You can be a part of the Dale Jr. mosaic
Saturday, May. 18, 2013
Dale Earnhardt Jr. walks to drivers introductions prior to the start of the Toyota Owner's 400 NASCAR Sprint Cup series auto race at Richmond International Raceway in Richmond, Va., Saturday April 27, 2013. (AP Photo/Steve Helber)
The Mooresville Artist Guild and Dale Jr. Foundation have come up with an artistic way for fans to pay tribute to NASCAR’s popular driver and also raise money to renovate the historic depot where the guild hosts its art shows.
Fans can submit online photos of themselves and their friends that will be incorporated into the “Dale Jr. Picture Mosaic” – a collection of 8,800 images that will form images of Earnhardt Jr. and his No. 88 Sprint Cup car.
The primary image will be visible when viewed from far away, while looking at it close up will reveal that it consists of many smaller images.
The initiative has an interactive website, www.dalejrpicturemosaic.com, where, for a donation of $8.80, fans and friends can include a photograph of themselves or one of their own pieces of art. Those photos, combined with thousands of others, will create the completed 8-foot-by-6-foot mural.
Shortly after uploading a photo or photos on the site, each contributor will be incorporated into the online mosaic. Contributors will receive a special access code so they can dial in and see the photo or photos up-close. Fans also can donate $88 and upload 12 photos. Donors will receive a postcard-size color copy of the picture.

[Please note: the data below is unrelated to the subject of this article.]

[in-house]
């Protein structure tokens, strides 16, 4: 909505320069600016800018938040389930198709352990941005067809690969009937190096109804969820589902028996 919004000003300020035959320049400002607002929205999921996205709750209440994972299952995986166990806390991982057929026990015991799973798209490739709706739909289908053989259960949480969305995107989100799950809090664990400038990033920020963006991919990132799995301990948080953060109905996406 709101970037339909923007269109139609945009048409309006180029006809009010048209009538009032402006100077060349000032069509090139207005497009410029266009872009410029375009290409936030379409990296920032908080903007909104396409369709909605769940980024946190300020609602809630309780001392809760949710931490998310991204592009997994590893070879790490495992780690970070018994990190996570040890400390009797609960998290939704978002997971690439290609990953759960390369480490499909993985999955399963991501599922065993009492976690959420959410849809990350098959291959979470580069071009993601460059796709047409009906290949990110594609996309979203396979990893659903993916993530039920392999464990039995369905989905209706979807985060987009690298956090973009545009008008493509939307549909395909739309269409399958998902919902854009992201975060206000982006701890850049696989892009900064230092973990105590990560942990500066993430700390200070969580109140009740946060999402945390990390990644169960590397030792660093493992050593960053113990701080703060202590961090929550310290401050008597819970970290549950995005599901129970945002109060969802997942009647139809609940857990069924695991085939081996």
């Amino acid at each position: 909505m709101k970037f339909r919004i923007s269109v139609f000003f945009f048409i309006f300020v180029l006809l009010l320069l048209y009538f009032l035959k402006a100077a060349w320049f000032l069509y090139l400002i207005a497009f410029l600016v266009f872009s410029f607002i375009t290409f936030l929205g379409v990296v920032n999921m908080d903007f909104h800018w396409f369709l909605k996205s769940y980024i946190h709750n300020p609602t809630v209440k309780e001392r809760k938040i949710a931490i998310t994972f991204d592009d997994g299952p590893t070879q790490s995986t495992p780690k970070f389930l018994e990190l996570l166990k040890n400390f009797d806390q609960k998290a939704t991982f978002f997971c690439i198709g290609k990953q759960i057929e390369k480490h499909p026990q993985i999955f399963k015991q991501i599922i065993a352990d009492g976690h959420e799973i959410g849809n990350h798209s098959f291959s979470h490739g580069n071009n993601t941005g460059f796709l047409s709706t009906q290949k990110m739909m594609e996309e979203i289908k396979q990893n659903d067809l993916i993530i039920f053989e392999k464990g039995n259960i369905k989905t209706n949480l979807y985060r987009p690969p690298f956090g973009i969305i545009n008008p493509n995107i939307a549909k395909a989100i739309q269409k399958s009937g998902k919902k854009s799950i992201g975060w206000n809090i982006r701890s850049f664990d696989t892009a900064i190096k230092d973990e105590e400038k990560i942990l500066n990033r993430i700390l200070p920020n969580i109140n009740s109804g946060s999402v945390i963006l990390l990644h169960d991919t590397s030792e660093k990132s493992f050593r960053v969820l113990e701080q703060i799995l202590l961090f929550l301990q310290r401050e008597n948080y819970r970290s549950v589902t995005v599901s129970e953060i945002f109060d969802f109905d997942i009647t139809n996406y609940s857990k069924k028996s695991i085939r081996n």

The Dale Jr. Picture Mosaic is scheduled to be unveiled in mid-December at Earnhardt Jr.’s Nationwide Series motorsports shop, JR Motorsports in Mooresville’s Talbert Pointe Business Park. The mural will then be auctioned on the Dale Jr. Foundation eBay Store, with proceeds going to the depot renovations.
“Since 1863, the Historic Mooresville Depot has been the cornerstone on which the town of Mooresville was built,” Leo Gordon, treasurer of the Guild and chairperson for the renovation project, said in announcing the mosaic project recently. “It brought commerce to the area, which led to people moving into the area.”
In 1973, he said, the Depot took a new role when the town leased the building to the Mooresville Artist Guild, which converted part of the building into a visual arts center, thus becoming the cornerstone of art for the region.
“The building needs major repairs and must conform to ADA requirements if we are to meet the growing needs of the guild and the region,” Gordon said. “With community leaders like Dale Jr. and The Dale Jr. Foundation adding their support, we can make the Depot something special.”